“It was chaos at first,” Randal said. “Then we got a call to ‘hold.’ That was frightening.” There was real concern about a secondary explosion, he said. The Johnson County team braked their truck to a stop immediately.
“I don’t want to say that I have trepidation at every fire scene we go to,” Randal said, “but that night and the idea of a second explosion brought my accident back to me in an instant.”
Randal lost both of his feet and lower legs as a result of a firefighting accident in 1988. He was helping fight an out-of-control grass fire, walking near a downed power line.
“There was an arc as I walked parallel to the wire,” he remembered. “I later learned it was 69,000 volts that entered near my forehead and exited out of my feet. I had second- and third-degree burns over 87 percent of my body.” He also lost the sight in his right eye. He was 20 years old.
“As far back as I can remember, I had only one desire in life, and that was to be a firefighter,” Randal said. He speaks in a crisp, almost military cadence, a no-nonsense guy, with an organized and earnest attitude. He’d started working with the Briaroaks Volunteer Fire Department in Johnson County when he turned 18.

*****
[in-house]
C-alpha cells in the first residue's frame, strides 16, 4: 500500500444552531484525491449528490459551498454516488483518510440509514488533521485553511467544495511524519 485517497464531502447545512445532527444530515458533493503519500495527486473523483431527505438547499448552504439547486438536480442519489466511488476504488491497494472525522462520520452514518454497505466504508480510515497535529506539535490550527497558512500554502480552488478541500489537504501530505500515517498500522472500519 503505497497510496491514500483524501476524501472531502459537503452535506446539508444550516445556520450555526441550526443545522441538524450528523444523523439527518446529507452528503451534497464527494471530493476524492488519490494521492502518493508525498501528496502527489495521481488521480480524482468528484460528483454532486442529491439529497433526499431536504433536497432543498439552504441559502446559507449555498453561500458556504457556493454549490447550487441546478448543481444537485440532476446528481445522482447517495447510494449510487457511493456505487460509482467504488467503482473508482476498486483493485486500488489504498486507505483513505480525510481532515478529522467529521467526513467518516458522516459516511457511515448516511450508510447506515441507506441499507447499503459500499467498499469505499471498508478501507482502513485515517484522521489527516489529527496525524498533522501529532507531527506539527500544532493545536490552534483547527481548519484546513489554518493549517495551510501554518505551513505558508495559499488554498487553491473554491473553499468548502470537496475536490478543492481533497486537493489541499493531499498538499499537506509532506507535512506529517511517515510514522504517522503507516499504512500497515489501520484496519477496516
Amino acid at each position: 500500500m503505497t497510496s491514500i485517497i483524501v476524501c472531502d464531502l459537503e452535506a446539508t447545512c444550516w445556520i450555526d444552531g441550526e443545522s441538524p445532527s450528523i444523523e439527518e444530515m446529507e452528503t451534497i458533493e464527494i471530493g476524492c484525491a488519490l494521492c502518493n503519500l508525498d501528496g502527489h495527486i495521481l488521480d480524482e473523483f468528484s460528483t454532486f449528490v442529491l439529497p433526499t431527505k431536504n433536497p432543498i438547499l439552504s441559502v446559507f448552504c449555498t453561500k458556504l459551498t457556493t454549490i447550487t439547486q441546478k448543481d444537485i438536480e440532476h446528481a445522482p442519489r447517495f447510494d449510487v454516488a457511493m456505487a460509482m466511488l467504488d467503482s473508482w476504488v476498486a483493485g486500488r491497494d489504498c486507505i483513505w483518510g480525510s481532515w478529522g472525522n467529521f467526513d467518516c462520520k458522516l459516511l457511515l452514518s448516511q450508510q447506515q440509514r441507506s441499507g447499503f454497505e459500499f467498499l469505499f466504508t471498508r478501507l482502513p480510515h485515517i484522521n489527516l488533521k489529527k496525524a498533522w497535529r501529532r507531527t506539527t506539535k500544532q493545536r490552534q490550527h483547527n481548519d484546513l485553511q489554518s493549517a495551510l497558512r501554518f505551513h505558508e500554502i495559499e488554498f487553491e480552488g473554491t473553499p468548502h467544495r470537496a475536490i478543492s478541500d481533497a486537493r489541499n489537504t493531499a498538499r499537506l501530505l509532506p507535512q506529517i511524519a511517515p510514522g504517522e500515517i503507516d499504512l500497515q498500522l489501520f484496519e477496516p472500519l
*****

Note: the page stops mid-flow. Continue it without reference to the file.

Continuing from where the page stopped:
Like everyone in the small, close-knit communities of Briaroaks and nearby Joshua, Grace Houghtaling knew of Randal’s accident and checked on him through his parents during his two-month stay in the burn unit at Dallas’ Parkland Hospital.
“After a time, I could go home for a few days and return for therapy and rehab in Dallas two or three days a week,” he said. He and Grace were already close friends.
Grace’s dad was a firefighter and fire commissioner in Cairo, N.Y., her two brothers both became firefighters, and she’s always felt part of that brotherhood. She can remember, as a young girl, her father being called to go fight fires. “I’d run over to the window and watch him walk about half a block to the fire station,” she said.